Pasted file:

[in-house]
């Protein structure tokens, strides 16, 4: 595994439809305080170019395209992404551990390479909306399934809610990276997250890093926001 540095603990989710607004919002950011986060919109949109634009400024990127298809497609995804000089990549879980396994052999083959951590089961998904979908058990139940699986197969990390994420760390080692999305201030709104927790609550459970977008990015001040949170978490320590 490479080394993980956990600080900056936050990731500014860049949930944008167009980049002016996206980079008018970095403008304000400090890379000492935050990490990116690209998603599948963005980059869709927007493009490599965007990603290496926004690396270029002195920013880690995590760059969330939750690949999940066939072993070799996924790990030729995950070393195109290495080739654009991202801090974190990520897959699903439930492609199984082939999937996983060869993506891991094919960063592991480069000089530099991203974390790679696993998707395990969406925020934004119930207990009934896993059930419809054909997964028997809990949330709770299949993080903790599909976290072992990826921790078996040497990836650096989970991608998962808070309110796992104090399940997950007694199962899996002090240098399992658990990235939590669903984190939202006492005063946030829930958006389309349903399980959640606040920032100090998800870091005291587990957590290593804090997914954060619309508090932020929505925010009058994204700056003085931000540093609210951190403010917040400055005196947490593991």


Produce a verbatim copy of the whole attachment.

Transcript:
[in-house]
């Protein structure tokens, strides 16, 4: 595994439809305080170019395209992404551990390479909306399934809610990276997250890093926001 540095603990989710607004919002950011986060919109949109634009400024990127298809497609995804000089990549879980396994052999083959951590089961998904979908058990139940699986197969990390994420760390080692999305201030709104927790609550459970977008990015001040949170978490320590 490479080394993980956990600080900056936050990731500014860049949930944008167009980049002016996206980079008018970095403008304000400090890379000492935050990490990116690209998603599948963005980059869709927007493009490599965007990603290496926004690396270029002195920013880690995590760059969330939750690949999940066939072993070799996924790990030729995950070393195109290495080739654009991202801090974190990520897959699903439930492609199984082939999937996983060869993506891991094919960063592991480069000089530099991203974390790679696993998707395990969406925020934004119930207990009934896993059930419809054909997964028997809990949330709770299949993080903790599909976290072992990826921790078996040497990836650096989970991608998962808070309110796992104090399940997950007694199962899996002090240098399992658990990235939590669903984190939202006492005063946030829930958006389309349903399980959640606040920032100090998800870091005291587990957590290593804090997914954060619309508090932020929505925010009058994204700056003085931000540093609210951190403010917040400055005196947490593991």